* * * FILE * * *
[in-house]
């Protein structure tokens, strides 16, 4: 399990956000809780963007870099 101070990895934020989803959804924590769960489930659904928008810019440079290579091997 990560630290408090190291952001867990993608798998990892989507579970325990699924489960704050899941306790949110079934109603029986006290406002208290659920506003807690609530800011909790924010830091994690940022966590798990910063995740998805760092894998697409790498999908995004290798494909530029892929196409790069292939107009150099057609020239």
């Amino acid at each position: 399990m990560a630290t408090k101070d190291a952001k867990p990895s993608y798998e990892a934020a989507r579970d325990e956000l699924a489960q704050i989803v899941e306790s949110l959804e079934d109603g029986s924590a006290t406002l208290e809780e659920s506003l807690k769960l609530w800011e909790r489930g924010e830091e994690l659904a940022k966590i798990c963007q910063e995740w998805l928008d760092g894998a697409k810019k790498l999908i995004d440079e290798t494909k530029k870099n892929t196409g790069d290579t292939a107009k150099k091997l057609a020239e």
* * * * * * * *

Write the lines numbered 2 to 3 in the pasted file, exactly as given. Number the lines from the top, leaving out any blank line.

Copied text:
């Protein structure tokens, strides 16, 4: 399990956000809780963007870099 101070990895934020989803959804924590769960489930659904928008810019440079290579091997 990560630290408090190291952001867990993608798998990892989507579970325990699924489960704050899941306790949110079934109603029986006290406002208290659920506003807690609530800011909790924010830091994690940022966590798990910063995740998805760092894998697409790498999908995004290798494909530029892929196409790069292939107009150099057609020239």
């Amino acid at each position: 399990m990560a630290t408090k101070d190291a952001k867990p990895s993608y798998e990892a934020a989507r579970d325990e956000l699924a489960q704050i989803v899941e306790s949110l959804e079934d109603g029986s924590a006290t406002l208290e809780e659920s506003l807690k769960l609530w800011e909790r489930g924010e830091e994690l659904a940022k966590i798990c963007q910063e995740w998805l928008d760092g894998a697409k810019k790498l999908i995004d440079e290798t494909k530029k870099n892929t196409g790069d290579t292939a107009k150099k091997l057609a020239e």